So embrace the new age and all the benefits that technology has bestowed upon us…just remember that flexible schedules should not mean we are now chained or ‘wired’, if you will, to our virtual desks.

Michelle K.

Recruitment, Editor, and Content Manager

ResumeEdge

How to Select a Default Prevention Servicer

February 23, 2015
Photo credit: Carsten Tolkmit, flickr

Photo credit: Carsten Tolkmit, flickr

Outsourcing delinquent borrower outreach to a default prevention servicer can have a real impact on your cohort default rates (CDRs). Third-party servicers do not actually collect money from student borrowers but work to get them into the right repayment plan, forbearance, or deferment with their current federal loan servicer. Since default prevention takes a tremendous amount of time and effort, you need to decide if outsourcing is the right decision for your school.

In order to make an informed decision on whether to perform default management in-house or to outsource you need to weigh competence, quality, and cost.

It comes down to the question of core competency.

Default prevention companies:

  • Call students on weekends and evenings using dedicated staff
  • Locate borrowers through skip tracing
  • Provide real-time reports of current trending CDR rates for a given fiscal year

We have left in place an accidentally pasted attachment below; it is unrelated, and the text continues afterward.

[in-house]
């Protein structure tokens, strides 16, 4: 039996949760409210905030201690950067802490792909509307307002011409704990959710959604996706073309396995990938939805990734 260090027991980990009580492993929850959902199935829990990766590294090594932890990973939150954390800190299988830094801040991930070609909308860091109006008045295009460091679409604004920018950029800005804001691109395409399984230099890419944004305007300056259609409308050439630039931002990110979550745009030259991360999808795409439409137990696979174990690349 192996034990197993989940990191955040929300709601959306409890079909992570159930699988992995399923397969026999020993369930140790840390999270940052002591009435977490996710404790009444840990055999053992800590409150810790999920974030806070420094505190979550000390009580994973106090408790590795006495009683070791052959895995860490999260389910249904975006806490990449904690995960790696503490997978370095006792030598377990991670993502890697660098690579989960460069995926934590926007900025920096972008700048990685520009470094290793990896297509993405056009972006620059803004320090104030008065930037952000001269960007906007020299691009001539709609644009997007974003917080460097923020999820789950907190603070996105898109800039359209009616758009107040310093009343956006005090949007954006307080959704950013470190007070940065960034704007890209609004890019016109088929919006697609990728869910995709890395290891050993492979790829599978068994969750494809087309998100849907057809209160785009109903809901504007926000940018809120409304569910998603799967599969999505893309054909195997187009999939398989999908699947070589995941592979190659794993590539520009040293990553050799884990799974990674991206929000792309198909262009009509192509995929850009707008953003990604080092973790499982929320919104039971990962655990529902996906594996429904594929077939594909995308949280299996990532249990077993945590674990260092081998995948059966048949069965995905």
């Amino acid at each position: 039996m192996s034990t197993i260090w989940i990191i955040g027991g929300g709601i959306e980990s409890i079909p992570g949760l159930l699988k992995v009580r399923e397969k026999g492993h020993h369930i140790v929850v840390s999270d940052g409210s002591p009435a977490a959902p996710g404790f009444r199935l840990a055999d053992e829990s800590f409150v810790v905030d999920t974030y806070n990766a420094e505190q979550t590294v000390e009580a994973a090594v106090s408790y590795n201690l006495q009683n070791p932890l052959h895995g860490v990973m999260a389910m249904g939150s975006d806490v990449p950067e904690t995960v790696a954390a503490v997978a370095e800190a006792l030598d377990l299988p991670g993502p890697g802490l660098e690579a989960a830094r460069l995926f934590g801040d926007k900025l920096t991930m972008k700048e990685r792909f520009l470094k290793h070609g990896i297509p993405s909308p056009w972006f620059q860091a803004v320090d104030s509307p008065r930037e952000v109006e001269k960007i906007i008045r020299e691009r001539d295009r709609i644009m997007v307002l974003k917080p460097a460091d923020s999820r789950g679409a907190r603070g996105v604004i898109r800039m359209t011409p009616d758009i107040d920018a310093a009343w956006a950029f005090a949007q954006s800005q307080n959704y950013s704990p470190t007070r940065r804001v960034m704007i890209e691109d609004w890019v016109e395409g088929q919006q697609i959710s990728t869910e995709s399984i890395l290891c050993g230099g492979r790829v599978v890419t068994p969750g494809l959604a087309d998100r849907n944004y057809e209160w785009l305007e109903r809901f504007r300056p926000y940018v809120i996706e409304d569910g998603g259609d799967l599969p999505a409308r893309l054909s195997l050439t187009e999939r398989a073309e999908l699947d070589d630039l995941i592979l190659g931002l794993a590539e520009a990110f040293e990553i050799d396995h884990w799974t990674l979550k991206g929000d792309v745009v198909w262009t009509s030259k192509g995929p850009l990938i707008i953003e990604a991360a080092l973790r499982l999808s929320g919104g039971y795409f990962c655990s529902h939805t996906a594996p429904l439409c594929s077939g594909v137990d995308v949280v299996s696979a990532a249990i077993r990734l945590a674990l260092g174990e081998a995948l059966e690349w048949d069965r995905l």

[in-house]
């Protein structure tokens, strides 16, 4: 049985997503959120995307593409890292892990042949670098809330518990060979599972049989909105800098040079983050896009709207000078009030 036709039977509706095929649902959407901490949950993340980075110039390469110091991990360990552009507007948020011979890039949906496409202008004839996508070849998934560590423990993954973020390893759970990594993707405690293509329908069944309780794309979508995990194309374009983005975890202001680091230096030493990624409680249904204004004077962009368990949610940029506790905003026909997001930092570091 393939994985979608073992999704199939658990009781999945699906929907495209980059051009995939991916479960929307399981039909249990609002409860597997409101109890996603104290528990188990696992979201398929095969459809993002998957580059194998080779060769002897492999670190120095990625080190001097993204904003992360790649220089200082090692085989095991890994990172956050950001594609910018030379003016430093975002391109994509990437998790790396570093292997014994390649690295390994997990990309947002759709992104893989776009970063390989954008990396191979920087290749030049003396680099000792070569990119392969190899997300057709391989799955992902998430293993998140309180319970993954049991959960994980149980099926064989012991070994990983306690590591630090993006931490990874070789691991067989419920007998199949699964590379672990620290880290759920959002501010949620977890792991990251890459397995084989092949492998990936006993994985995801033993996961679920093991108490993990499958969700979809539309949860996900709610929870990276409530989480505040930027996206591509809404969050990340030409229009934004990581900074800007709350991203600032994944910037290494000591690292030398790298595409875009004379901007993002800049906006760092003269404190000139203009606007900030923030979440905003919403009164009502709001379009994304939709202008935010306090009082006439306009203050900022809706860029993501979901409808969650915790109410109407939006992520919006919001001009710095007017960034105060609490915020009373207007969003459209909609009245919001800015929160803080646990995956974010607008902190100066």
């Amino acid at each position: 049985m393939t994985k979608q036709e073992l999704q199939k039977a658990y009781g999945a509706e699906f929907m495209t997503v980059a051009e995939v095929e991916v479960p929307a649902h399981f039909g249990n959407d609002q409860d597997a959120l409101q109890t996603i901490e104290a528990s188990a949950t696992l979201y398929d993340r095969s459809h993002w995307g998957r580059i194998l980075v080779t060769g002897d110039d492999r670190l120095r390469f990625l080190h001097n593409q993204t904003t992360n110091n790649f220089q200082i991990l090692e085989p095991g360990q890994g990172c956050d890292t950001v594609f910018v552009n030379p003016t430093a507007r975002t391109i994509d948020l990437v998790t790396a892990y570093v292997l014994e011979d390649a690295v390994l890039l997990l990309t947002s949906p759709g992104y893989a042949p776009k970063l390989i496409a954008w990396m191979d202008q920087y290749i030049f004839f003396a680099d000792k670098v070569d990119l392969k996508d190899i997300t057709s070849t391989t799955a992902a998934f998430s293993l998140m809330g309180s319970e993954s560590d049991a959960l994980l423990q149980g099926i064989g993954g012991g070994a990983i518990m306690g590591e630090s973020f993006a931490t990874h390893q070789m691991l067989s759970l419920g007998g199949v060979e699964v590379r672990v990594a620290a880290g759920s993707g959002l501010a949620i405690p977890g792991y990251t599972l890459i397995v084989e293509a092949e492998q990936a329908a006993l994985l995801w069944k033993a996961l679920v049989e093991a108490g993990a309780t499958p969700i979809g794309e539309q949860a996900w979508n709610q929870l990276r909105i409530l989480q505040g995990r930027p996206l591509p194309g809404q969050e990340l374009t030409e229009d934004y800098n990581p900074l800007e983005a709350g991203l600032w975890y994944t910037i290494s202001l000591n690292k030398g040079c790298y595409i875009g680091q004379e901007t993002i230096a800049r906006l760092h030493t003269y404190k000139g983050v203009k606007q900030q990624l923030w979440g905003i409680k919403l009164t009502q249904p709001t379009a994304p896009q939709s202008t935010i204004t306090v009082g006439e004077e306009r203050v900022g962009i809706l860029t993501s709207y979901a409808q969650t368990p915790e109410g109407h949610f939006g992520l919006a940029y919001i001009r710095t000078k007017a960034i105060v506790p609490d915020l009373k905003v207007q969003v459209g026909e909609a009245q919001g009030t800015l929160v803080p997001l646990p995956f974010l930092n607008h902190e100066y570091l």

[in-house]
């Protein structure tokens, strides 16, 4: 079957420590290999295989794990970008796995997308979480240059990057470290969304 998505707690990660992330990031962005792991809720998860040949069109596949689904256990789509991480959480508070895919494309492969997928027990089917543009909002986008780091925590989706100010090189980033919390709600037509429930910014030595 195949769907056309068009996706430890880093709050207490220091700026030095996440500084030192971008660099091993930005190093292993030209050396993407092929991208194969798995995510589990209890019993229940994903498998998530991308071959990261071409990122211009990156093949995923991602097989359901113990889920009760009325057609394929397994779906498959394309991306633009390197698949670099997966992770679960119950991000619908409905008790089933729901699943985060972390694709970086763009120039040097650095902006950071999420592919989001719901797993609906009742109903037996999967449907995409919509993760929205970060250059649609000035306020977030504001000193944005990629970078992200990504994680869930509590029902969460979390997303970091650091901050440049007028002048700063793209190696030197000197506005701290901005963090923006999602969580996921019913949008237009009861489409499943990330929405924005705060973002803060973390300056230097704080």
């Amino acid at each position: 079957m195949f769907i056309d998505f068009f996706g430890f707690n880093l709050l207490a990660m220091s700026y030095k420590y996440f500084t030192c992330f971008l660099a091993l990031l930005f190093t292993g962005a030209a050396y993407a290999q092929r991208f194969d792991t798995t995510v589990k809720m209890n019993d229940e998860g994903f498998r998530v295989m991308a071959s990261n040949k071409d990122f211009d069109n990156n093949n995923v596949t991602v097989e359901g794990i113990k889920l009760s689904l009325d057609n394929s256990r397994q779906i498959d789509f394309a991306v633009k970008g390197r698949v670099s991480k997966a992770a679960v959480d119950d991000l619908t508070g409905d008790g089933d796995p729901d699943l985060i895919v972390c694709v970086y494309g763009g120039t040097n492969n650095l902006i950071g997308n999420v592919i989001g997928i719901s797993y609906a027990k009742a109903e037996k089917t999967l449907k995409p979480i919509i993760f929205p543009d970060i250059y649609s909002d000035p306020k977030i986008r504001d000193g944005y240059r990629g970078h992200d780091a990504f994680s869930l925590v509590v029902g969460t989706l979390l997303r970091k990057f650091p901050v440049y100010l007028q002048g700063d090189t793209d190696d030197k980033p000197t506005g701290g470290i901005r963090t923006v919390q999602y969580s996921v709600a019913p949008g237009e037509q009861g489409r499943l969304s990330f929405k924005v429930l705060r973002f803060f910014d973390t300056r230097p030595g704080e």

• Transfer borrowers to loan servicers and stay on the line to provide support
  • Perform data analysis to identify at-risk borrowers

If you do not have resources to dedicate the effort needed to effectively reduce and manage default for your borrower portfolio, outsourcing may be the answer for your school. You must also consider that if you support the effort in-house, you will need to continue to provide training and career opportunities for people who want to work in default management positions. In many organizations, there is a mix of outsourced and in-house staff. Ultimately, you must decide where the greater competency is achieved and select a third-party servicer that offers all necessary capabilities.

Take into account the quality and level of customer service your borrowers will receive.

Some schools believe that that in-house staff provides better service to their students at lower cost. You know your student population best and it may be that your default population is small enough that your office can effectively allocate the time and resources necessary to find and contact students. Whether you use internal staff or outsource, confirm that you have the ability to monitor and measure performance expectations. Work with a third-party servicer that clearly spells out the activities they will perform to secure borrowers into successful repayment and lower your CDR.

Cost – don’t just weigh the financial outlay, but also the financial risk your school should face if sanctioned by the U.S. Department of Education.